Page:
10000 Zagreb
Croatia

Dear Ministar Jandroković,

Over the course of the last few months I suffered a financial loss, due to debts which were not repaid by a consular staff member. I have identified potentially embarrassing weaknesses in the Croatian consular system. With the goal of helping improve the integrity of the consular system (and our faith in the system) I submit to you recommendations for small improvements, which can make a big difference in the moral and ethical standards of the Consular system.

The weakness: I understand that there is a Code of Ethics in the Croatian Ministry of Foreign Affairs that sets broad standards for employees of the Ministry to adhere to (ex: they can't misuse their office or damage the reputation of the Ministry), however, it does not go into details such as borrowing money.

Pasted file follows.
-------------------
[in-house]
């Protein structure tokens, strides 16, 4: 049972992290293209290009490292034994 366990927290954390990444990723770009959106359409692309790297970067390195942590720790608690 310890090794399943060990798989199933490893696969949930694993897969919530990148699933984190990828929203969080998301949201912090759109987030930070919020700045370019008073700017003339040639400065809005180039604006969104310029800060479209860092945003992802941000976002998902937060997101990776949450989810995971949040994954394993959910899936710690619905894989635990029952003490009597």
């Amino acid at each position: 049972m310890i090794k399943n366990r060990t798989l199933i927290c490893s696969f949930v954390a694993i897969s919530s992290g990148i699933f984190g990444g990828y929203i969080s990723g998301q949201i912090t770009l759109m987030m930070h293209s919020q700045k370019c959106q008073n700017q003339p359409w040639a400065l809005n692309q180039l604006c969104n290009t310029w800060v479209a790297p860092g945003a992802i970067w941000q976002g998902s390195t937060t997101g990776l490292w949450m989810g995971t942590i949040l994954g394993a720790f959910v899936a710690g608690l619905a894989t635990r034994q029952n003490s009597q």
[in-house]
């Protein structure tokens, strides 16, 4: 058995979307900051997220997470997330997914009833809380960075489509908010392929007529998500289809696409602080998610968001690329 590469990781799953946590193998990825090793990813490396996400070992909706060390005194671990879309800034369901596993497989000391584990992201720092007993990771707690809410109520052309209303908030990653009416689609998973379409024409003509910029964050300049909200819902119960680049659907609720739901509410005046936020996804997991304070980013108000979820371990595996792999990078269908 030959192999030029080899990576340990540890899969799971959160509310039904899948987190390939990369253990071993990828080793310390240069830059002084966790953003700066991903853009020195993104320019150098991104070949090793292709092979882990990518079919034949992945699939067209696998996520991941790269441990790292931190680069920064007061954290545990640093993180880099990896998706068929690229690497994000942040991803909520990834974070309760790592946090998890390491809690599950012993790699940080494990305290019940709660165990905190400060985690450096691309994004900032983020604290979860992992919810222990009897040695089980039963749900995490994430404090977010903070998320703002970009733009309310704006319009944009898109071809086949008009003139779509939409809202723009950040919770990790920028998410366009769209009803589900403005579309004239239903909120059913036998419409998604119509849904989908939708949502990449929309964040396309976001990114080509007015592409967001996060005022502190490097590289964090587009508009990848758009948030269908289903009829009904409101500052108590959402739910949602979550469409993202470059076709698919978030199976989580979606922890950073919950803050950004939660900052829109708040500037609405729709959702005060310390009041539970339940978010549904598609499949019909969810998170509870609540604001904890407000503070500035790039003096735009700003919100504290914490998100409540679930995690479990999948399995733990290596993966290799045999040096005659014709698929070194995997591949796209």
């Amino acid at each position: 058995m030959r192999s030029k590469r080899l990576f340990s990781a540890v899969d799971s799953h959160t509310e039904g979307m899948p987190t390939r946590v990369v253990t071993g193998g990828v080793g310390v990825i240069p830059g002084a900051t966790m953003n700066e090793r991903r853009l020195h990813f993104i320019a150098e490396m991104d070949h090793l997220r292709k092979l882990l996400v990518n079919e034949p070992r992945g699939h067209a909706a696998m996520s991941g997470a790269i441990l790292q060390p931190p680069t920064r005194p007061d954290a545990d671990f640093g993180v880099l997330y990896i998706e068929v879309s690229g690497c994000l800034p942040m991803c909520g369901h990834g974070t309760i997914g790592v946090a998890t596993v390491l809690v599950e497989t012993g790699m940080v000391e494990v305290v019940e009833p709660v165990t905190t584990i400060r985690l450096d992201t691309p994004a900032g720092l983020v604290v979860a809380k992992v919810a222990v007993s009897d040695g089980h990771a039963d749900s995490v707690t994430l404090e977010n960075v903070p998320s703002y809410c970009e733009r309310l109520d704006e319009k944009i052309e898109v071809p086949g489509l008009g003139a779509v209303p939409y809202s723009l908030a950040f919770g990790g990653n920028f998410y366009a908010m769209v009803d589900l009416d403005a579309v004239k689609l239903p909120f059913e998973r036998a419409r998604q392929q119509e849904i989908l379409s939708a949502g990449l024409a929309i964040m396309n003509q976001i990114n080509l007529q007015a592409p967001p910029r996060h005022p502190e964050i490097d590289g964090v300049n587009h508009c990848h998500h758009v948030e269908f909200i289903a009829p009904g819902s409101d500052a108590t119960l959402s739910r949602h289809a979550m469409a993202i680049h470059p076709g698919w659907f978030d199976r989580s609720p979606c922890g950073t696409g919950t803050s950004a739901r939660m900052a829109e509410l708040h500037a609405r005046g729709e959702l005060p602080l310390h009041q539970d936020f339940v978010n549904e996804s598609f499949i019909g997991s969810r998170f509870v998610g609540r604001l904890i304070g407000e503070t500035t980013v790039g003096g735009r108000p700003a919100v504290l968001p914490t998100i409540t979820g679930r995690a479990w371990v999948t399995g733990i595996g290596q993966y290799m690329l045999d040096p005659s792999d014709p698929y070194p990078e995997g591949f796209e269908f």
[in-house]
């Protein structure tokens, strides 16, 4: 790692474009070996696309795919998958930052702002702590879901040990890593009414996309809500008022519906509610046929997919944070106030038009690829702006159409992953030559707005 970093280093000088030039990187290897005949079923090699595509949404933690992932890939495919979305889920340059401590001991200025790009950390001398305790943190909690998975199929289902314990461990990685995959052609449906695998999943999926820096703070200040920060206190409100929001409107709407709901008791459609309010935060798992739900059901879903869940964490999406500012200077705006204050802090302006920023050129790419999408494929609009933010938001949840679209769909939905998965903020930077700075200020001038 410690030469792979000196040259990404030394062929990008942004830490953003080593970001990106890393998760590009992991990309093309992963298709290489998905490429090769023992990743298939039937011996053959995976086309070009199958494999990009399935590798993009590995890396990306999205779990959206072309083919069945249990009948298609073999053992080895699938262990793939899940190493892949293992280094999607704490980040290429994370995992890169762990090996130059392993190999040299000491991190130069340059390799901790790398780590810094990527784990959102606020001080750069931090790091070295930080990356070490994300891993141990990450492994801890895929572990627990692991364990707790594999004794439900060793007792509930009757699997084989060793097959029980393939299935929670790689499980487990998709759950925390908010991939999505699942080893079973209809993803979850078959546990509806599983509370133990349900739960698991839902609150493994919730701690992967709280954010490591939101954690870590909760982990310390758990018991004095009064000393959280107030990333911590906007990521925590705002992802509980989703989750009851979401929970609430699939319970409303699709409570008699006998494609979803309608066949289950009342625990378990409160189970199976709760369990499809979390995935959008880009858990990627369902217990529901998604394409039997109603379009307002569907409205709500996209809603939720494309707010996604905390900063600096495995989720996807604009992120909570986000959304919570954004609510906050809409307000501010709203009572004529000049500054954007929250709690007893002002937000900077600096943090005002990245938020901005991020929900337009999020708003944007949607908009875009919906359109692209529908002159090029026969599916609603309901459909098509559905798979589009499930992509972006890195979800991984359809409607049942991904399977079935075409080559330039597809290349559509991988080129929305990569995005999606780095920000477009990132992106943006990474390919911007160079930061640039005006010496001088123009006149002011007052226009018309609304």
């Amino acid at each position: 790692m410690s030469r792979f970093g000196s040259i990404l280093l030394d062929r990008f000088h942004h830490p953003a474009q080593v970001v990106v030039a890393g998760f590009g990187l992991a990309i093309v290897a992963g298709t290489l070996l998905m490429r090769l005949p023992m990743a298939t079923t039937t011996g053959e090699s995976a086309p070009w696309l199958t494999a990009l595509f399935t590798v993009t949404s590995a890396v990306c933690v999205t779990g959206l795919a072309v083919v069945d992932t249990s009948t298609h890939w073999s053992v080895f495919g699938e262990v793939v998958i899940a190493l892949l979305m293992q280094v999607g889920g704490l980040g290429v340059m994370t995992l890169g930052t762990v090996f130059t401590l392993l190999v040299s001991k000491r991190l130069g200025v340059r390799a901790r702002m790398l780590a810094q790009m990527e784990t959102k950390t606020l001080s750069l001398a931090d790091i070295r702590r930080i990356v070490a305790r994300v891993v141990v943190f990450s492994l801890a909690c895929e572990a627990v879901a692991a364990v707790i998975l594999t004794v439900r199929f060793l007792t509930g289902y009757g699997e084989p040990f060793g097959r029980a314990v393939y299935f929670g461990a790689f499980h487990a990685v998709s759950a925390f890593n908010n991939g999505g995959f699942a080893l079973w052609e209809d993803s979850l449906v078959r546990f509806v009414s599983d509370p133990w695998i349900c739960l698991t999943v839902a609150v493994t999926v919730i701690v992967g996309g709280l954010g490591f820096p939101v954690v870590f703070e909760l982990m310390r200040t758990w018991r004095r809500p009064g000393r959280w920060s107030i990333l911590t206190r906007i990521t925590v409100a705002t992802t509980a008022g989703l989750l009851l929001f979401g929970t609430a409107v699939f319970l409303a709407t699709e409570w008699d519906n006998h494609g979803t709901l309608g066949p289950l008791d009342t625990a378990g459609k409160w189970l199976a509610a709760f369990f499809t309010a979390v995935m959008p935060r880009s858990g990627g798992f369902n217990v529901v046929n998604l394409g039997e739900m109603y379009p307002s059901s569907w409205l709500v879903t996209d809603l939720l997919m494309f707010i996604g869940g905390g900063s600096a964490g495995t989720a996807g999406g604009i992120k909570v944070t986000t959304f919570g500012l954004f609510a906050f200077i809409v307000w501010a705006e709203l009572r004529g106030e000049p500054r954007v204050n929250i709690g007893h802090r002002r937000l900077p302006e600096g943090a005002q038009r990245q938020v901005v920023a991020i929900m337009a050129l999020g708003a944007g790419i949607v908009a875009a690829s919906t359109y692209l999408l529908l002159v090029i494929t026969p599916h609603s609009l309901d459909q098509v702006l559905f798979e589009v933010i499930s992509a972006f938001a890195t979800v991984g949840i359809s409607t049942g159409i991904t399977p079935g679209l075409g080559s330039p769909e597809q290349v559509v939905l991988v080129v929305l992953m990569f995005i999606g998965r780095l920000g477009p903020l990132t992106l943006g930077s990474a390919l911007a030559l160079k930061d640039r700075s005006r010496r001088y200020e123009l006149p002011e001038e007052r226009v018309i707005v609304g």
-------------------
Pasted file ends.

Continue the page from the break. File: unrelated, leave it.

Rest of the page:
Based on my experience I recommend that MVPEI implement the following in order to protect other potential victims from financial abuse by consulate staff;
• a regulation to prevent Consular staff from soliciting or taking monetary loans from private citizens in the country in which they are working,
• a mediation process to resolve problems involving Consular staff, and
• optional, guidelines on acceptable debt levels.

Loan Regulation: Consular employees should receive monetary loans only from banks, either in the country they are working or in Croatia. Private individuals should not be solicited for loans by consul staff. Banks have the capability to deal with bad debt far better than do private individuals. It is embarrassing for the consular system when private individuals are asked to help consular staff solve financial problems.